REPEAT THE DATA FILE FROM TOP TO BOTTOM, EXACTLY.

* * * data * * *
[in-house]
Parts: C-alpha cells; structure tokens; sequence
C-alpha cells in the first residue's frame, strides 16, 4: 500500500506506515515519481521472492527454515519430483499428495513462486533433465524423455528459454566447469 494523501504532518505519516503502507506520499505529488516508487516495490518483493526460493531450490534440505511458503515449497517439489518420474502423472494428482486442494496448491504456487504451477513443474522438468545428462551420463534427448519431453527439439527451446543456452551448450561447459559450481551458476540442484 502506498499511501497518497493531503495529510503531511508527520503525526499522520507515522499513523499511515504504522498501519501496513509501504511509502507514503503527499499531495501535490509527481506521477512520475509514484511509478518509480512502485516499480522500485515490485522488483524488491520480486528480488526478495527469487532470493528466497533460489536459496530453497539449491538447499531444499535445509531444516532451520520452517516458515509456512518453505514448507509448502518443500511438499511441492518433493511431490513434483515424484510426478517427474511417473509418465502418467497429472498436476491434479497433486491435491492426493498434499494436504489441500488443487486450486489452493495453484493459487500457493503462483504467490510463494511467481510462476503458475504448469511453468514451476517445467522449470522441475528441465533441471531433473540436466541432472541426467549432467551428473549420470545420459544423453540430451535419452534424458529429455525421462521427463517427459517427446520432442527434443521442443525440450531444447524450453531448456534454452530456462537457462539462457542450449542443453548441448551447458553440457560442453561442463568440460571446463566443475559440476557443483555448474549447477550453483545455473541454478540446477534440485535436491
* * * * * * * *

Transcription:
[in-house]
Parts: C-alpha cells; structure tokens; sequence
C-alpha cells in the first residue's frame, strides 16, 4: 500500500506506515515519481521472492527454515519430483499428495513462486533433465524423455528459454566447469 494523501504532518505519516503502507506520499505529488516508487516495490518483493526460493531450490534440505511458503515449497517439489518420474502423472494428482486442494496448491504456487504451477513443474522438468545428462551420463534427448519431453527439439527451446543456452551448450561447459559450481551458476540442484 502506498499511501497518497493531503495529510503531511508527520503525526499522520507515522499513523499511515504504522498501519501496513509501504511509502507514503503527499499531495501535490509527481506521477512520475509514484511509478518509480512502485516499480522500485515490485522488483524488491520480486528480488526478495527469487532470493528466497533460489536459496530453497539449491538447499531444499535445509531444516532451520520452517516458515509456512518453505514448507509448502518443500511438499511441492518433493511431490513434483515424484510426478517427474511417473509418465502418467497429472498436476491434479497433486491435491492426493498434499494436504489441500488443487486450486489452493495453484493459487500457493503462483504467490510463494511467481510462476503458475504448469511453468514451476517445467522449470522441475528441465533441471531433473540436466541432472541426467549432467551428473549420470545420459544423453540430451535419452534424458529429455525421462521427463517427459517427446520432442527434443521442443525440450531444447524450453531448456534454452530456462537457462539462457542450449542443453548441448551447458553440457560442453561442463568440460571446463566443475559440476557443483555448474549447477550453483545455473541454478540446477534440485535436491